Meanwhile, an impressive collection of ships, including personal motorboats, from all over England has gathered at the Royal Navy’s HQ at Dover. After seeing the wounded troops that have been evacuated from Dunkirk, the owners of the boats, including Foreman, volunteer to pilot the boats across the Channel.

The surviving members of the squad finally reach Dunkirk, but find that the evacuation is much more hazardous than they had expected. The Luftwaffe repeatedly bomb the harbour and the beaches where the troops wait, so it becomes a race against time to evacuate the BEF before the defensive perimeter is overwhelmed.

Historical Background

While the war had been nicknamed the Phoney War it was not phoney to everyone, especially the sailors in the merchant marine who sailed in convoys and the sailors in the Royal Navy.

The movie’s use of newsreels highlights the speed with which the situation would change, including British Prime Minister Neville Chamberlain’s sudden resignation and his replacement by Winston Churchill.

A brief scene with a map shows the German troops, tanks and paratroopers moving deep into Holland and Belgium. French and British military planners were stunned by the speed of the German Blitzkrieg. While Stuka dive-bombers had supported German tanks with deadly effectiveness during the invasion of Poland in September 1939, the British and French senior commanders had rejected the advice of Polish officers who had escaped into France. Gamelin had dismissed Polish warnings, stating that France was not Poland. He would be proven wrong.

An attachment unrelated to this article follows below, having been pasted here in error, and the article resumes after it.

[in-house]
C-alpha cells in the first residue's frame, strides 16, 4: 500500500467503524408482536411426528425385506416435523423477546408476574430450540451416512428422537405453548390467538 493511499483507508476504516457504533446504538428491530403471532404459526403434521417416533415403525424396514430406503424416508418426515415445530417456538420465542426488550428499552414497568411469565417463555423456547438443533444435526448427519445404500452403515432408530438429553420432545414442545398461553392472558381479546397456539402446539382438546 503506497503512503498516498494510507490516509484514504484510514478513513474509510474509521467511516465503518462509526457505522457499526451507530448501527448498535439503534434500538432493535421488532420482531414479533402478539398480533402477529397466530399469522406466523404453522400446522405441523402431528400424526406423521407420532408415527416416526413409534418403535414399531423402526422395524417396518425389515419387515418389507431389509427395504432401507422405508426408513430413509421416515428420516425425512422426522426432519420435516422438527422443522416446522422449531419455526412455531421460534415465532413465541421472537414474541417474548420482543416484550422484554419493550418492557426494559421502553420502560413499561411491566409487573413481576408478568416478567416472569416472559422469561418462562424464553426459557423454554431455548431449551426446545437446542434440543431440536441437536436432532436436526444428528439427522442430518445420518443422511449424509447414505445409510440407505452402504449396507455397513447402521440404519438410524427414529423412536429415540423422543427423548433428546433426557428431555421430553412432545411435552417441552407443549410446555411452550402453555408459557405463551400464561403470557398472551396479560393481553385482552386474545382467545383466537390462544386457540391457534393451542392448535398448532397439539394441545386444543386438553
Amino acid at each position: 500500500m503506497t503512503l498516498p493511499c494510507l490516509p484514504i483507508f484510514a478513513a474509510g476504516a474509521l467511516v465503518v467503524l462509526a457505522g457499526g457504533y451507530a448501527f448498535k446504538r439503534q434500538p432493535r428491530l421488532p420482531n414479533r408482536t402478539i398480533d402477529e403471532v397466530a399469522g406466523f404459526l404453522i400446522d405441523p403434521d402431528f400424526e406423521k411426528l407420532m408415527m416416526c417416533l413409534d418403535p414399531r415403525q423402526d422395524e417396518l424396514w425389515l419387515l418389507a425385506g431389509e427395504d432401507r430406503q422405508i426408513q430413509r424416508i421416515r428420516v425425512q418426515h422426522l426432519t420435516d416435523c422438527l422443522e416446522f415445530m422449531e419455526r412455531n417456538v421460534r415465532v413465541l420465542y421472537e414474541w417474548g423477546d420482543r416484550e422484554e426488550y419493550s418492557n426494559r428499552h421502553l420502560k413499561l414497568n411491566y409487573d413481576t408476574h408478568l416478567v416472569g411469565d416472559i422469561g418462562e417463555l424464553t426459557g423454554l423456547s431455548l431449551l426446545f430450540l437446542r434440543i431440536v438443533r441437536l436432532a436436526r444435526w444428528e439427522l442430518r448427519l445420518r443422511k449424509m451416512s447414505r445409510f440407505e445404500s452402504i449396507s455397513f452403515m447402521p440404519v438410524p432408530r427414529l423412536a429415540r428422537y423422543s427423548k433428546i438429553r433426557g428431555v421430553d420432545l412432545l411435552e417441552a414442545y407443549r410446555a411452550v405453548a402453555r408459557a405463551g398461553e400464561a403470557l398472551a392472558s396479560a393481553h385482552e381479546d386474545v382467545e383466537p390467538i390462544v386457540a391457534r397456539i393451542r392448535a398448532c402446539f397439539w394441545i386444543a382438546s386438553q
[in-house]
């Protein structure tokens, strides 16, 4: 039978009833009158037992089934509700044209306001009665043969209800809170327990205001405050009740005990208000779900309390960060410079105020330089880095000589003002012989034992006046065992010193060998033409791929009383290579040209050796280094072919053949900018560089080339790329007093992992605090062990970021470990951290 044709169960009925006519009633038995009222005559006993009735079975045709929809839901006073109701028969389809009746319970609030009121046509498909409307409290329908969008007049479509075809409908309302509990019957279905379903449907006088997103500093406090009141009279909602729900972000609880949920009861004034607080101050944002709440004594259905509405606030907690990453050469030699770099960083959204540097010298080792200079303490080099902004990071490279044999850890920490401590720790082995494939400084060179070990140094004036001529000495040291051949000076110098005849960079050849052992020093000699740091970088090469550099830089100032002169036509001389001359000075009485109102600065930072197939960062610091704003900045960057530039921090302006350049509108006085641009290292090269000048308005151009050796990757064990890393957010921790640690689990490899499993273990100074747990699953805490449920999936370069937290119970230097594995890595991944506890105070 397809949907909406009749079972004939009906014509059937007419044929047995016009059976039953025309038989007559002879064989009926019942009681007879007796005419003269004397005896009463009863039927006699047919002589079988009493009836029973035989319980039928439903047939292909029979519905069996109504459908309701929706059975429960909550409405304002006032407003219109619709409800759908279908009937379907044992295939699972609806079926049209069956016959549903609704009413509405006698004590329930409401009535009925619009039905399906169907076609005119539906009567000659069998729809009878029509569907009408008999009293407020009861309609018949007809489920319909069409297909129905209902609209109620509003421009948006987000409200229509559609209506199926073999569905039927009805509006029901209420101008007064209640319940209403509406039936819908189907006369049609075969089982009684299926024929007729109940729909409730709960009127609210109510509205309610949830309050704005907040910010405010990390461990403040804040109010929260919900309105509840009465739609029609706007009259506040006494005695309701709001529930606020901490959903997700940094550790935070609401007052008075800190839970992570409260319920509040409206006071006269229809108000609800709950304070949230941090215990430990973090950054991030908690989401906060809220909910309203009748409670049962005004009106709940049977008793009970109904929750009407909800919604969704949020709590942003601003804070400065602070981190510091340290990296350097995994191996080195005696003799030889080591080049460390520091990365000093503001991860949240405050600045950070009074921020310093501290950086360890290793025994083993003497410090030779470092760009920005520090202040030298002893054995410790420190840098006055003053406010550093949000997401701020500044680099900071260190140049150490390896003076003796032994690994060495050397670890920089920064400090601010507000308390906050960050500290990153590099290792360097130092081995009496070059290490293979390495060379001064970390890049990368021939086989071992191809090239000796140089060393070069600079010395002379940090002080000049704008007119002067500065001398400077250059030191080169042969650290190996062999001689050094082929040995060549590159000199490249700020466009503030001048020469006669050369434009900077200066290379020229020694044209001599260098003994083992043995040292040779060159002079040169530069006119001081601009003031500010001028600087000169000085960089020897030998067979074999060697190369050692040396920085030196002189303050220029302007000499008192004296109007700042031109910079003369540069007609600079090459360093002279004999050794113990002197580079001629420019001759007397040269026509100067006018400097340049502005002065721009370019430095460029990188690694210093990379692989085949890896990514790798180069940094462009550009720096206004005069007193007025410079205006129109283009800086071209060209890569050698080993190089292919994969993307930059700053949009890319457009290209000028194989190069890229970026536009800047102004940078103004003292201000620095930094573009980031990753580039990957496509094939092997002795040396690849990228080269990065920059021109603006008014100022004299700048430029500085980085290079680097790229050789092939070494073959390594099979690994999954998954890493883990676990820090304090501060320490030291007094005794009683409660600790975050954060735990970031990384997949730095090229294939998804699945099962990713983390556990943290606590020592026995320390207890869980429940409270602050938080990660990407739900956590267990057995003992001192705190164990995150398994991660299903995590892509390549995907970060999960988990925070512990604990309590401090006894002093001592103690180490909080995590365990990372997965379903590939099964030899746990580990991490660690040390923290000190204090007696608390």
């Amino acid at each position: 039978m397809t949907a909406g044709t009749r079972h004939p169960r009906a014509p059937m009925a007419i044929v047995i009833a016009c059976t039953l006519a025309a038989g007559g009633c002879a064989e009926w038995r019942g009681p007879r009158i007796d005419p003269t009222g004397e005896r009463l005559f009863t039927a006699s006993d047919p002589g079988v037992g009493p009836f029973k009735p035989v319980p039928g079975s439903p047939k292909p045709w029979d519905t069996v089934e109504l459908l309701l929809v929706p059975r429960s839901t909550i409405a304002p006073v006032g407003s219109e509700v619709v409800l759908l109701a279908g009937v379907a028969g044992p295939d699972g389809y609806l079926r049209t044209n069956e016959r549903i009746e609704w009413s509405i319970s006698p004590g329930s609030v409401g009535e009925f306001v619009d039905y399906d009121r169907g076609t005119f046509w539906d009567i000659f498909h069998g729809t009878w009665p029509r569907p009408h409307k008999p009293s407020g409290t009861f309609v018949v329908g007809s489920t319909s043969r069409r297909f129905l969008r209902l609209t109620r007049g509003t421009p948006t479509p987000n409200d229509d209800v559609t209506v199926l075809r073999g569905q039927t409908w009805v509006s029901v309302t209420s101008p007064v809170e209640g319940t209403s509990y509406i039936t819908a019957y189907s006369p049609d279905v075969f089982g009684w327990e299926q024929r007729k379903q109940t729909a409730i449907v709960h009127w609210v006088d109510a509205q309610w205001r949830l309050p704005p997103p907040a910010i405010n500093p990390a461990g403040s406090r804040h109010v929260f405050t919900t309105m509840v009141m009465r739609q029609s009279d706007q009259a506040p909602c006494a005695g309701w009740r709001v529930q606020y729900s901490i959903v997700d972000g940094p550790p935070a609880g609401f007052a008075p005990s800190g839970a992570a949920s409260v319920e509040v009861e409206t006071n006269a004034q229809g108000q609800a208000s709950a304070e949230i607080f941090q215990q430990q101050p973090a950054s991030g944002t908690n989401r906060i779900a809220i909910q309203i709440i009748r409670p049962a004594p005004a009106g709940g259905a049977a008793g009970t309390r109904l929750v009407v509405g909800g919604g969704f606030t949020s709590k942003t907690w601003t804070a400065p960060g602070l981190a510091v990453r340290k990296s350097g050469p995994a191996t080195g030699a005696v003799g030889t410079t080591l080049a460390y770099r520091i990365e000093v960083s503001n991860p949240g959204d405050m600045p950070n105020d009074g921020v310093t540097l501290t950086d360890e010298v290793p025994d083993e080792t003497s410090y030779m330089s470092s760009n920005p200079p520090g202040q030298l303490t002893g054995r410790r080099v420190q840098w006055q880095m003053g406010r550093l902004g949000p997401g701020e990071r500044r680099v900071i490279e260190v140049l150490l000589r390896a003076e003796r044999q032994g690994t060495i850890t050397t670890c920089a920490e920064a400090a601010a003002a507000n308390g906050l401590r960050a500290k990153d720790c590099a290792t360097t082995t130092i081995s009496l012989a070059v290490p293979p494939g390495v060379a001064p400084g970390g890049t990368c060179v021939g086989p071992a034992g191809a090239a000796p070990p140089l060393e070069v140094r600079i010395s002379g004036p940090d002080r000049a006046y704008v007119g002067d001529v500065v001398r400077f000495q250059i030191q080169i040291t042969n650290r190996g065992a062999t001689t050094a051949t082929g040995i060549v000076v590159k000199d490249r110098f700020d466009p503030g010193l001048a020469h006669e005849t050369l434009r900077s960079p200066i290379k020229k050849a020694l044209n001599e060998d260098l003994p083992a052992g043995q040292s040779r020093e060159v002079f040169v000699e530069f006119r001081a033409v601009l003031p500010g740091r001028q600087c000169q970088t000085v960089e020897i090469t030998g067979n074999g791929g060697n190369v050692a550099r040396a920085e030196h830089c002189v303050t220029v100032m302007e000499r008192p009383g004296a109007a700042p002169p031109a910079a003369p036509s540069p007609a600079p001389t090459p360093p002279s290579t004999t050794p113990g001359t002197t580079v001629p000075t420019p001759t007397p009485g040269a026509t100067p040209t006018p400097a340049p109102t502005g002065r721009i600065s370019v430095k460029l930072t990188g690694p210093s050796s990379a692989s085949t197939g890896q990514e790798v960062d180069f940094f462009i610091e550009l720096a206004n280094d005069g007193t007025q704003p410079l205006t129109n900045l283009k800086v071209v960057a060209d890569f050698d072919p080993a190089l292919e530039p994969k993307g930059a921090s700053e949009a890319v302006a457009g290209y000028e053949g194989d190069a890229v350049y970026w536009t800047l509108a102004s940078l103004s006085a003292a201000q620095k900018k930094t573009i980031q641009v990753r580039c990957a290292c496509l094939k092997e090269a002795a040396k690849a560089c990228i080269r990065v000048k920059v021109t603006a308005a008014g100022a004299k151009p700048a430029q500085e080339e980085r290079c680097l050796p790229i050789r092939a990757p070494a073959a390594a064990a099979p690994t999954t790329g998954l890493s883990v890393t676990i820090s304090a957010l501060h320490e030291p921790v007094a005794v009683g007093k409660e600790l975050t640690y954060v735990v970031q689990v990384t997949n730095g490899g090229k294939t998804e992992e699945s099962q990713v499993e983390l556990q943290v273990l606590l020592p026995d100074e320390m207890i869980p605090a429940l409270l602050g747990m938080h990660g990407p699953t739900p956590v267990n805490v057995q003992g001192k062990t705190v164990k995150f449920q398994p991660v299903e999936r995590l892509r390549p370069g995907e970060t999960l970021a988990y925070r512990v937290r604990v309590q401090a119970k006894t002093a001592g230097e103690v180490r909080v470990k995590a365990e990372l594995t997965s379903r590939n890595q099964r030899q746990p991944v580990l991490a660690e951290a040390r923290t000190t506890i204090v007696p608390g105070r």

The story is totally from the British perspective. The only French character is a reporter who has a defeatist attitude while Foreman is grimly determined. There is no denying that the French government displayed a depressing lack of resolve but numerous French units fought well, and their sacrifice kept the Germans busy long enough for the evacuation to take place. In fact, half of the perimeter defending Dunkirk was manned by French troops.

The movie gives an accurate portrayal of the chaotic confusion of the retreat. Columns of refugees trudging along with their meagre possessions were strafed by German planes, which killed anyone who did not run for the ditch fast enough. A British division basically ceased to exist while covering the retreat and numerous units had become separated, so the squad’s odyssey through France captures the confusion perfectly. Throughout the retreat, bone-tired men would collapse by the side of the road and have to be kicked to keep moving. The roads close to Dunkirk were littered with abandoned equipment because the army blew up everything it would not need.

There is an excellent shot of the beach covered with queues of men stretching far into the water. The men had to march into the water because the gradual incline that had made the beach so popular with holiday-goers meant that boats could not make it to the actual beach, so the real soldiers would let the tide come up to their necks before giving up their places at the front of the line.

Admittedly, Gort did react in a decisive manner during the crisis but the script ignores his slackness during the Phoney War, when he had neglected to train his army, which caused much of the confusion during the retreat.

The scene of the fleet of small boats heading out to rescue the troops is quite stirring and there is a great shot of the wrecked harbour at Dunkirk.

The combination of aerial bombardment of the harbour by the Luftwaffe and U-boats lurking in the Channel took a deadly toll on the ships and several destroyers were sunk in a single day, often going underwater in seconds, drowning anyone not on deck. It is sadly true that the Royal Navy panicked and temporarily pulled out its modern destroyers after several were sunk but it was only for a day, and the greater portion of soldiers were evacuated by destroyers.